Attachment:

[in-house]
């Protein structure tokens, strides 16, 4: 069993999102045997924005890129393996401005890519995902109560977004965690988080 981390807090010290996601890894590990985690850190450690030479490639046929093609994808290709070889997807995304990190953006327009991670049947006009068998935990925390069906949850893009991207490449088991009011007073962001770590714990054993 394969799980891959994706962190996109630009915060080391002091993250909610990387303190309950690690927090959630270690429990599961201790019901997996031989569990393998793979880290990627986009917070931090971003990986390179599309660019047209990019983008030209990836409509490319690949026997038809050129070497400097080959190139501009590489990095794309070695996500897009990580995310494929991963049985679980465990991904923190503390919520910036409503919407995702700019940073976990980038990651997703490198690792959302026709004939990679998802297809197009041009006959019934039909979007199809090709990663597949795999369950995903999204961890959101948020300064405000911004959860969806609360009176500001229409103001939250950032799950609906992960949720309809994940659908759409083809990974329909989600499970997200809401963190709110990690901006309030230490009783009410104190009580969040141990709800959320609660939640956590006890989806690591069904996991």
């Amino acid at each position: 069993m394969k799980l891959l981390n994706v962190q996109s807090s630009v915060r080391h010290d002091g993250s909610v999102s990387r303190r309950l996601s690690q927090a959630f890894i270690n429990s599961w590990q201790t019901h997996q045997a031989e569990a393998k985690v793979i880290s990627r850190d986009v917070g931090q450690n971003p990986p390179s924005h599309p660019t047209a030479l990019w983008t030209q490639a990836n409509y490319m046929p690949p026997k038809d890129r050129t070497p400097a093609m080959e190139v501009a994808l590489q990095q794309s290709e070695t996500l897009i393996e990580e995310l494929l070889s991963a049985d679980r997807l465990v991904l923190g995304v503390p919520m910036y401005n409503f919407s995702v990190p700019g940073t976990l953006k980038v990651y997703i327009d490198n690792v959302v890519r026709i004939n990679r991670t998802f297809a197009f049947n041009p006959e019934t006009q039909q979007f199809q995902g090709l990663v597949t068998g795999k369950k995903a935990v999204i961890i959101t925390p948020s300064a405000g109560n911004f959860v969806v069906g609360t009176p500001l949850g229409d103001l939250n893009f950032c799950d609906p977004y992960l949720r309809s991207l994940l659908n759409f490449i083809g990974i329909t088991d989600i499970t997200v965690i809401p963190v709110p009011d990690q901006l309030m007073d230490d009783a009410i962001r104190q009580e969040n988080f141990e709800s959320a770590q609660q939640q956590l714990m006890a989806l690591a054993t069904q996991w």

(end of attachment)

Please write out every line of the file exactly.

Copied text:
[in-house]
């Protein structure tokens, strides 16, 4: 069993999102045997924005890129393996401005890519995902109560977004965690988080 981390807090010290996601890894590990985690850190450690030479490639046929093609994808290709070889997807995304990190953006327009991670049947006009068998935990925390069906949850893009991207490449088991009011007073962001770590714990054993 394969799980891959994706962190996109630009915060080391002091993250909610990387303190309950690690927090959630270690429990599961201790019901997996031989569990393998793979880290990627986009917070931090971003990986390179599309660019047209990019983008030209990836409509490319690949026997038809050129070497400097080959190139501009590489990095794309070695996500897009990580995310494929991963049985679980465990991904923190503390919520910036409503919407995702700019940073976990980038990651997703490198690792959302026709004939990679998802297809197009041009006959019934039909979007199809090709990663597949795999369950995903999204961890959101948020300064405000911004959860969806609360009176500001229409103001939250950032799950609906992960949720309809994940659908759409083809990974329909989600499970997200809401963190709110990690901006309030230490009783009410104190009580969040141990709800959320609660939640956590006890989806690591069904996991």
């Amino acid at each position: 069993m394969k799980l891959l981390n994706v962190q996109s807090s630009v915060r080391h010290d002091g993250s909610v999102s990387r303190r309950l996601s690690q927090a959630f890894i270690n429990s599961w590990q201790t019901h997996q045997a031989e569990a393998k985690v793979i880290s990627r850190d986009v917070g931090q450690n971003p990986p390179s924005h599309p660019t047209a030479l990019w983008t030209q490639a990836n409509y490319m046929p690949p026997k038809d890129r050129t070497p400097a093609m080959e190139v501009a994808l590489q990095q794309s290709e070695t996500l897009i393996e990580e995310l494929l070889s991963a049985d679980r997807l465990v991904l923190g995304v503390p919520m910036y401005n409503f919407s995702v990190p700019g940073t976990l953006k980038v990651y997703i327009d490198n690792v959302v890519r026709i004939n990679r991670t998802f297809a197009f049947n041009p006959e019934t006009q039909q979007f199809q995902g090709l990663v597949t068998g795999k369950k995903a935990v999204i961890i959101t925390p948020s300064a405000g109560n911004f959860v969806v069906g609360t009176p500001l949850g229409d103001l939250n893009f950032c799950d609906p977004y992960l949720r309809s991207l994940l659908n759409f490449i083809g990974i329909t088991d989600i499970t997200v965690i809401p963190v709110p009011d990690q901006l309030m007073d230490d009783a009410i962001r104190q009580e969040n988080f141990e709800s959320a770590q609660q939640q956590l714990m006890a989806l690591a054993t069904q996991w």